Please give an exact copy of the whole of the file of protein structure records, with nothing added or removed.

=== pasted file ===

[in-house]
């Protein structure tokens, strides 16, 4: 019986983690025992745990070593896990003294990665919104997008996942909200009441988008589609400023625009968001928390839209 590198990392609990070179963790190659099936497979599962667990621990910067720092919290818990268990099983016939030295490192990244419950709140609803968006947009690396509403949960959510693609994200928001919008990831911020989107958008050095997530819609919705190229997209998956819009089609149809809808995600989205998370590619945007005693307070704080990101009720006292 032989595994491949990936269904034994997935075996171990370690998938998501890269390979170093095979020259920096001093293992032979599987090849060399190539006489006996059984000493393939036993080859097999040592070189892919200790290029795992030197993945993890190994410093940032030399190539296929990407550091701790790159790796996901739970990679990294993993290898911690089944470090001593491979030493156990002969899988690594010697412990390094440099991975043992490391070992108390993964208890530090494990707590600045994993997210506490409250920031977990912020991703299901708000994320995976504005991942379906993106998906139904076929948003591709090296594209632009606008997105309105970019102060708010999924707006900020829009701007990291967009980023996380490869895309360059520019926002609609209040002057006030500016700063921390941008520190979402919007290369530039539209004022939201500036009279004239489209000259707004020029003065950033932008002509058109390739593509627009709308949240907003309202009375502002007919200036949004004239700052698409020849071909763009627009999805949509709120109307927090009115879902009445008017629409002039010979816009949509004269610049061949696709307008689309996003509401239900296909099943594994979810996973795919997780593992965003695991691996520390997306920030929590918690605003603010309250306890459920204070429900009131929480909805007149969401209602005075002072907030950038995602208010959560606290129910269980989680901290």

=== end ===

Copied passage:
[in-house]
């Protein structure tokens, strides 16, 4: 019986983690025992745990070593896990003294990665919104997008996942909200009441988008589609400023625009968001928390839209 590198990392609990070179963790190659099936497979599962667990621990910067720092919290818990268990099983016939030295490192990244419950709140609803968006947009690396509403949960959510693609994200928001919008990831911020989107958008050095997530819609919705190229997209998956819009089609149809809808995600989205998370590619945007005693307070704080990101009720006292 032989595994491949990936269904034994997935075996171990370690998938998501890269390979170093095979020259920096001093293992032979599987090849060399190539006489006996059984000493393939036993080859097999040592070189892919200790290029795992030197993945993890190994410093940032030399190539296929990407550091701790790159790796996901739970990679990294993993290898911690089944470090001593491979030493156990002969899988690594010697412990390094440099991975043992490391070992108390993964208890530090494990707590600045994993997210506490409250920031977990912020991703299901708000994320995976504005991942379906993106998906139904076929948003591709090296594209632009606008997105309105970019102060708010999924707006900020829009701007990291967009980023996380490869895309360059520019926002609609209040002057006030500016700063921390941008520190979402919007290369530039539209004022939201500036009279004239489209000259707004020029003065950033932008002509058109390739593509627009709308949240907003309202009375502002007919200036949004004239700052698409020849071909763009627009999805949509709120109307927090009115879902009445008017629409002039010979816009949509004269610049061949696709307008689309996003509401239900296909099943594994979810996973795919997780593992965003695991691996520390997306920030929590918690605003603010309250306890459920204070429900009131929480909805007149969401209602005075002072907030950038995602208010959560606290129910269980989680901290």